Krishna (a primary Hindu god, conceived as a manifestation of Vishnu) declares that the Vedas are within. They are the “reverberating primeval vital air” that must be heard. Many seek the truth in the hope that they might grope for it and find it, though, according to this passage, it is not far from each one of us. Though Christians believe scripture to be the complete, written record of specific truths revealed by God, Hindus consider scripture to be the whole of universal truth that may be discovered. Only fragments of this everlasting knowledge are revealed in the written Vedas (Daniélou, 1991, p. 280).

Vivekananda also stated that the Vedas are eternal, even preexisting the gods. This means something significantly different to a Hindu than it would to a Western Christian with his linear notions of time and space. To the Hindu, time and space exist only in relation to perception; when perception is altered (through religious rites such as meditation) and the Cosmos is seen as it really is, distinctions in time and space melt away into the Absolute. “Absolute time is an ever-present eternity” (Daniélou, p. 15). Thus, the Vedas and the gods both were created, but they both have also always existed. It is not inconsistent in the Hindu mind to hold that the Vedas are uncreated—that they were delivered to brahman at the dawn of creation by the “source of all beings” (Śvetāśvatara Upanishad 6.18)—and to believe that they were created from fire, wind, and Sun by the god Prajāpati (Chāndogya Upanishad 4.17.2). These sophisticated beliefs developed over time, however, and some of the most ancient hymns attribute revelation to the highest god. “The Rig, Sāma, Yajur and Atharva, became manifest from the Lord, along with the Purānas and all the Devas [gods] residing in the heavens” (Atharva Veda 11.7.24). The scripture and the gods sprang from the “Lord,” Brahma, who is the manifestation of the Absolute principle of the Universe. Later passages elaborate this same theme. The influential Bhagavad Gītā grounds all things, including the Vedas, in Brahma: “From food are born (all) creatures; from rain is the production of food; rain is produced by sacrifices; sacrifices are the result of action; know that action has its source in the Vedas; the Vedas come from the Indestructible [the Supreme Being]” (3.15). Likewise, the Brahmānda Purāna depicts a four-headed Brahma emitting the four Vedic books from his four mouths (1.2.8). Ultimately, the Vedas derive from the Absolute Being, the Immense One. This Absolute god-principle did not create the scriptures, but as eternal truth they are part of his essence. They are thought to have co-existed with the Absolute, and pre-existed in the Absolute. He created the gods and manifested the truth of his presence to them; they in turn created the written books of the Veda for the humanity they also made. The eternal Vedas were thus received by the gods, who entrusted them to humans.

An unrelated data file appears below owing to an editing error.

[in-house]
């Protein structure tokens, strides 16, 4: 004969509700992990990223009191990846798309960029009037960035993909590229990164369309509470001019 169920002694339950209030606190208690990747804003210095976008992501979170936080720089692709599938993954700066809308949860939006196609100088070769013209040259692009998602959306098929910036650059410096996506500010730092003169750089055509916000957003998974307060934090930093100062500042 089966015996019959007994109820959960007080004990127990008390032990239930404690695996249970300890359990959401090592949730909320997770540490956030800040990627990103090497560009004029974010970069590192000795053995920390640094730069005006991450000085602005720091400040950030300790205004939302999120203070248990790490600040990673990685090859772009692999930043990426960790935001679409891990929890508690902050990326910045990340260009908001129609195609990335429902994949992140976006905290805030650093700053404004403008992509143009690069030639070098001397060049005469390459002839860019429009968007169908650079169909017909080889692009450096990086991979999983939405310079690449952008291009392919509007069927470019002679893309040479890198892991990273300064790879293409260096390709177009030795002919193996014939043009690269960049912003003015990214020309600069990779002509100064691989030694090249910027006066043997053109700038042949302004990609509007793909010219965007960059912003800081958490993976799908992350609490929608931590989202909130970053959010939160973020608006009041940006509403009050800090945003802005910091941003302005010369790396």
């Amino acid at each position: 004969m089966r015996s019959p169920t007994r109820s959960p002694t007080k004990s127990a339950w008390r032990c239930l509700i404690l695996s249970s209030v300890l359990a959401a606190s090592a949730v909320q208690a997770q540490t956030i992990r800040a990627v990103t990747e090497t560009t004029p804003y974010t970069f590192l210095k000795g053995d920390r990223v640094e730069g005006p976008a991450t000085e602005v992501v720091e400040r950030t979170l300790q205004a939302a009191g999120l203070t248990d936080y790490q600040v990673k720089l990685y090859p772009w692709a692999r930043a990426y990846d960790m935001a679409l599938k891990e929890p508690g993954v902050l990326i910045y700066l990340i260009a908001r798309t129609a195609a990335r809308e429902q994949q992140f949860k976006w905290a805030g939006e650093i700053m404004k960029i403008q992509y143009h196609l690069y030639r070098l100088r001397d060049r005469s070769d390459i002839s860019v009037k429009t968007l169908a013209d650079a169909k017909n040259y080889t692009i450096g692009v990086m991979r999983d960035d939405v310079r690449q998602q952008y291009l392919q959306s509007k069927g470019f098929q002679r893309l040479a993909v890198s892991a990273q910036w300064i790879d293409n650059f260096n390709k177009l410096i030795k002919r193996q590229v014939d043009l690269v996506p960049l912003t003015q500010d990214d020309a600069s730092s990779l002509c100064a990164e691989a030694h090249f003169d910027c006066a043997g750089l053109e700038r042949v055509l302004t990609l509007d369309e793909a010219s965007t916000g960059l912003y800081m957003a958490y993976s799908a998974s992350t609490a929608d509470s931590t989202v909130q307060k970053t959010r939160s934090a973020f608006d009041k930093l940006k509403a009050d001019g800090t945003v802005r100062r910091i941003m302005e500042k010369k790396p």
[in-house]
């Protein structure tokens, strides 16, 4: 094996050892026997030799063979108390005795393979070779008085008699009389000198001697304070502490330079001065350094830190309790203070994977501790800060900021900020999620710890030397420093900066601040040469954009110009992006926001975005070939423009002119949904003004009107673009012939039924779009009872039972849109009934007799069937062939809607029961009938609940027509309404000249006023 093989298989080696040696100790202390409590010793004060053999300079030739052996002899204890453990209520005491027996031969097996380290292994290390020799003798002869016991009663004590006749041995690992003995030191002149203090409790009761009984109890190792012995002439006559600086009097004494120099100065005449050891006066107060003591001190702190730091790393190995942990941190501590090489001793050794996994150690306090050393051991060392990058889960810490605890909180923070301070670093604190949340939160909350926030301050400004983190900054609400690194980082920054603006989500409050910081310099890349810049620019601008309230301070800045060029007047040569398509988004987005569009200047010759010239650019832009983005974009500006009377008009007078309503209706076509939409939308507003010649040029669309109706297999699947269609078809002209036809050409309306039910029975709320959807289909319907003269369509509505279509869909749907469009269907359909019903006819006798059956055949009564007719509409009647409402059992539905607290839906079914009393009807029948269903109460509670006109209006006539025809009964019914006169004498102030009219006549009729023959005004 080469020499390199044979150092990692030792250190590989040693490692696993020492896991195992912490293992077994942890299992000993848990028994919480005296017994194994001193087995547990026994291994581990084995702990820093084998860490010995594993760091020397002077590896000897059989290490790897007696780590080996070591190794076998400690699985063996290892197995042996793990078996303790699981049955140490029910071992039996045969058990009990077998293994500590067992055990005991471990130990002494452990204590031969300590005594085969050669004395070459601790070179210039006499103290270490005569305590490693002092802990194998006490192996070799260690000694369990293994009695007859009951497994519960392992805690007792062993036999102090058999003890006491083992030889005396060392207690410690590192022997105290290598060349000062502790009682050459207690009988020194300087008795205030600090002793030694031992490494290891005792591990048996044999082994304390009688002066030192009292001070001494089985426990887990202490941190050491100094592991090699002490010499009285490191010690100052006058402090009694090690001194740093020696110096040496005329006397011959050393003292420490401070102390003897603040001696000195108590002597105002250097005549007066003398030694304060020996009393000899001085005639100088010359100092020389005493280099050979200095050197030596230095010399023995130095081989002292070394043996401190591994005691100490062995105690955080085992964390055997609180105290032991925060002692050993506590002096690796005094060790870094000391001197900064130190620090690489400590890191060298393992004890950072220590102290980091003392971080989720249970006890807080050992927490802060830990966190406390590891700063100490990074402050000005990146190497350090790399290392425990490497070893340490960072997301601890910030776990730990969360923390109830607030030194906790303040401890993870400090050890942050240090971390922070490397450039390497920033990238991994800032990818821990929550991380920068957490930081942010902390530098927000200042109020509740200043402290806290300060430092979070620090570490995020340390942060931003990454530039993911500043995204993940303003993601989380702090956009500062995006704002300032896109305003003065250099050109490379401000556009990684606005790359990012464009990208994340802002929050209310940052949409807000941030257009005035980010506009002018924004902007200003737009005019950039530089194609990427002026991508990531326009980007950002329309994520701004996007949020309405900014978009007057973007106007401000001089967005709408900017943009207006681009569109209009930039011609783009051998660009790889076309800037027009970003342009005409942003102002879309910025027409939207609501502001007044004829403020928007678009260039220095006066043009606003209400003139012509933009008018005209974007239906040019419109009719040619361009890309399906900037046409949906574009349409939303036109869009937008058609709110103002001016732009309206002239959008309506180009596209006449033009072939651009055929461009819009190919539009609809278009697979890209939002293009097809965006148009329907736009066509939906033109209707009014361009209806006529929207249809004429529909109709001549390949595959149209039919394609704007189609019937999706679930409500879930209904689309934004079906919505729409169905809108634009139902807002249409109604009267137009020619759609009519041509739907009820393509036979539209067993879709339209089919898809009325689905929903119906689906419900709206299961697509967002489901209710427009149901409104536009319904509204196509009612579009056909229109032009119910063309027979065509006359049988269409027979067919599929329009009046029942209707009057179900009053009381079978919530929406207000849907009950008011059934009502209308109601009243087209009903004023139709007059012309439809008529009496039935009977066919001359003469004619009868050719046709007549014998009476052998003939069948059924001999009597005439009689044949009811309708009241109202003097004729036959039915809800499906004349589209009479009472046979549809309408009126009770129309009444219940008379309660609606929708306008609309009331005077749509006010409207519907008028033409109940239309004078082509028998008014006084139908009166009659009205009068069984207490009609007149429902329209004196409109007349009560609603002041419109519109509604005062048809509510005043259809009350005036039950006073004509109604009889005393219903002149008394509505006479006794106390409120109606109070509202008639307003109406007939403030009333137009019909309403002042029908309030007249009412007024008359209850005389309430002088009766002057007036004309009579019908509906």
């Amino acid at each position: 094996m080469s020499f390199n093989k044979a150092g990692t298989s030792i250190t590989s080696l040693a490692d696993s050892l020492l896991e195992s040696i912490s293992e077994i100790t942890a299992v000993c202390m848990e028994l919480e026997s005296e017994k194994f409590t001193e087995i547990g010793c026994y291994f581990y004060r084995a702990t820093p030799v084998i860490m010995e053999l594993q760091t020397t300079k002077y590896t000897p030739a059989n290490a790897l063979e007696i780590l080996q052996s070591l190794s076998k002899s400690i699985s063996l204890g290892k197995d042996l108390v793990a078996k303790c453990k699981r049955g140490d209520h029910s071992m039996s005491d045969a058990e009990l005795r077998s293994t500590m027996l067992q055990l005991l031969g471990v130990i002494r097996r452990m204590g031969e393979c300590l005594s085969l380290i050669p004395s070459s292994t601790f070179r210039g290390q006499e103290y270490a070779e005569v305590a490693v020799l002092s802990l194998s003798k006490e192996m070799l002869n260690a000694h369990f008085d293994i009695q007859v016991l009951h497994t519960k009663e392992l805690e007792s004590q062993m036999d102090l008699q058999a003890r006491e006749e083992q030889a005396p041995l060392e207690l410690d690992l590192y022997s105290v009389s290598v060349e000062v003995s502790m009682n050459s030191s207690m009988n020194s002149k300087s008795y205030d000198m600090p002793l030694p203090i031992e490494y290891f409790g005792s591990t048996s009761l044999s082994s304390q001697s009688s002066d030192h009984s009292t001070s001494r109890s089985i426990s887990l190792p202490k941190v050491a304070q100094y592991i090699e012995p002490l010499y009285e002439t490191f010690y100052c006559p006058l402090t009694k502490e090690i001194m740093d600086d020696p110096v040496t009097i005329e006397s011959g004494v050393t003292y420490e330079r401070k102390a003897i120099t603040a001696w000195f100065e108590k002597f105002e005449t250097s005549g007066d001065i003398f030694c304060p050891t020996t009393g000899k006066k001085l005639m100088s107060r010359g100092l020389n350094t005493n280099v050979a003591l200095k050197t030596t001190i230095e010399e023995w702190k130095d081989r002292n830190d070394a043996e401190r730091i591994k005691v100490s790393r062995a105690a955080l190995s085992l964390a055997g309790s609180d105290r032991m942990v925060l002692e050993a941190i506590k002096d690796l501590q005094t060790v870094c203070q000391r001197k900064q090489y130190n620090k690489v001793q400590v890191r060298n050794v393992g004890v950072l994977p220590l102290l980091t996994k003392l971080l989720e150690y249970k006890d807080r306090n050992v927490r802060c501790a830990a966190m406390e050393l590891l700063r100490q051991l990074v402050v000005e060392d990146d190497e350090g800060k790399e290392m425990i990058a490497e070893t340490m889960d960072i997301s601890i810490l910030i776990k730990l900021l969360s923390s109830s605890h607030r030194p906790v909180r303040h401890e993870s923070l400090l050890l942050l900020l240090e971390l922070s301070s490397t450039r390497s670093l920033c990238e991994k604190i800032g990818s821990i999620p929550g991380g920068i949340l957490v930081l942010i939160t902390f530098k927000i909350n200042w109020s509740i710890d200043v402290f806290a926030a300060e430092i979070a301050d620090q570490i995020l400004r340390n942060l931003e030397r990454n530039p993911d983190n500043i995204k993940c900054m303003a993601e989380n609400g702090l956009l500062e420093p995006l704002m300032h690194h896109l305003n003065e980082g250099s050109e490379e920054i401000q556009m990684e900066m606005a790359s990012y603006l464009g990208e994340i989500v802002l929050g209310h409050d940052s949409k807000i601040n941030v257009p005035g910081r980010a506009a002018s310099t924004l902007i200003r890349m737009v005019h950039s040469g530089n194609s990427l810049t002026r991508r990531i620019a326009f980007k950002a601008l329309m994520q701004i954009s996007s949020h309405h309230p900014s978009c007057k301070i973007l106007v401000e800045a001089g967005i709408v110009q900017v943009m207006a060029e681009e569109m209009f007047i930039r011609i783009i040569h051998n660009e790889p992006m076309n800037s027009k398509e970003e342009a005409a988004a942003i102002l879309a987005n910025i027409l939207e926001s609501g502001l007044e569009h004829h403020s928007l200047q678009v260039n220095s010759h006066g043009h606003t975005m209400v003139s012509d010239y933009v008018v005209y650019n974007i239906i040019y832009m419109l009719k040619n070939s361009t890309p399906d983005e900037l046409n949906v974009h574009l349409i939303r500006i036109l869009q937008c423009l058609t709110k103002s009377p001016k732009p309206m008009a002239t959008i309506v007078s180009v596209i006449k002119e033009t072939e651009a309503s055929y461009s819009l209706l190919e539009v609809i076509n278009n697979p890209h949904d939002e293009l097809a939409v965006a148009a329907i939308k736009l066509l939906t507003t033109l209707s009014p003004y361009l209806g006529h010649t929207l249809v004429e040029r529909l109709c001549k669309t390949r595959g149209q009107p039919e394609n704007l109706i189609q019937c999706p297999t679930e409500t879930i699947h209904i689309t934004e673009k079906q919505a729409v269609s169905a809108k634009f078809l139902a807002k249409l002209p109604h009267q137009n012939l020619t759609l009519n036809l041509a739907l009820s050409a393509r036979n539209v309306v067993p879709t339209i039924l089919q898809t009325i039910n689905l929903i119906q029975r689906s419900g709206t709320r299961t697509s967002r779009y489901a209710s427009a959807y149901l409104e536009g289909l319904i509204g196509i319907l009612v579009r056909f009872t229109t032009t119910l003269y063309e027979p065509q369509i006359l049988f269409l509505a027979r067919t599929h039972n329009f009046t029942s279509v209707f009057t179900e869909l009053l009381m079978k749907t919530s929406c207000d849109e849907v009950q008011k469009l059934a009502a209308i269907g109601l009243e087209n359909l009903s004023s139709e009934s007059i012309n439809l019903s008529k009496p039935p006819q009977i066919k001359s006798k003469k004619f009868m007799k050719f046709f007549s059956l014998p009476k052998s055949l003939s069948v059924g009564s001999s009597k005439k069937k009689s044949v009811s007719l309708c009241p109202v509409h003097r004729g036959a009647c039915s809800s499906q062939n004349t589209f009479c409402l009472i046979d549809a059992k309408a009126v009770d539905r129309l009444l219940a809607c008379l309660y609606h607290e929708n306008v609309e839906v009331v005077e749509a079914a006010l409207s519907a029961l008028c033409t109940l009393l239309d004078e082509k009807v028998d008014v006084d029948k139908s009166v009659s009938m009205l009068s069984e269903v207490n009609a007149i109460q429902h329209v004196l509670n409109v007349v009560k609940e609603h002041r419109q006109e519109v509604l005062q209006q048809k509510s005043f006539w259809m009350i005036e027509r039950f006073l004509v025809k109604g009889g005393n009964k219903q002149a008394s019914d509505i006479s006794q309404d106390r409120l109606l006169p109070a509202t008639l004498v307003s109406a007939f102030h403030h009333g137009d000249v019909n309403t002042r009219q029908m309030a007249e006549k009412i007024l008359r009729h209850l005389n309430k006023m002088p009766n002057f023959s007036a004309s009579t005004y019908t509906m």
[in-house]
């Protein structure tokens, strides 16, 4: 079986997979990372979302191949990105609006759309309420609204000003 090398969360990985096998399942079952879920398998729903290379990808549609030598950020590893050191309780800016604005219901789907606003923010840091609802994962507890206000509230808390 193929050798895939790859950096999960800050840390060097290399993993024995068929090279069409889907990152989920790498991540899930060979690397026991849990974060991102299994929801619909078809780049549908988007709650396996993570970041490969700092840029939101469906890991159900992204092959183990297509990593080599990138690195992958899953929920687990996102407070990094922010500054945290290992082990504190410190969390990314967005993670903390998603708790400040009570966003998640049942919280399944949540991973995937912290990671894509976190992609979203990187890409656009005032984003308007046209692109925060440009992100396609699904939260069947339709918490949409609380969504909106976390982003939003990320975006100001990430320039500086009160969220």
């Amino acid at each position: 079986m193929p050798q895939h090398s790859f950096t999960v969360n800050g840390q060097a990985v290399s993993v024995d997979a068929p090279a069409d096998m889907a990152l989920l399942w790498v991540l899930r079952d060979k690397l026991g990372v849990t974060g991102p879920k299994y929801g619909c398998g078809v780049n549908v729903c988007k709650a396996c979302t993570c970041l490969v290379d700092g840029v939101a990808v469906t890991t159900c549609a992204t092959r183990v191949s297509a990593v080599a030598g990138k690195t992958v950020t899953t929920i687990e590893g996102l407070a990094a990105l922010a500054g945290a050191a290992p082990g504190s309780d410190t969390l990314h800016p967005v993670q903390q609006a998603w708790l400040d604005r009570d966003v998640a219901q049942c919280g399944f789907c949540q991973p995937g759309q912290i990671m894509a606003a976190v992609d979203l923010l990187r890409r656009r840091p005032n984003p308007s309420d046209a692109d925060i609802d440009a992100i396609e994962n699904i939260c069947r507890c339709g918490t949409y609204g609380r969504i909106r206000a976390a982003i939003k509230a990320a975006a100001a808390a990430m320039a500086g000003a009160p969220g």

According to the Brhadāranyaka Upanishad, the method of transmitting the Vedas from heaven to Earth is similar to the biblical conception described in 2 Timothy 3:16, wherein Scripture is described as being “god-breathed.”

As clouds of smoke billow from a fire lit with damp fuel, so indeed this Immense Being has exhaled all this: Rig Veda, Yajur Veda, Sāma Veda, the Atharva-Āngirasa, histories, ancient tales, sciences, hidden teachings (Upanishads), verses, aphorisms, explanations, and glosses – it is that Immense Being who has exhaled all this (2.4.10).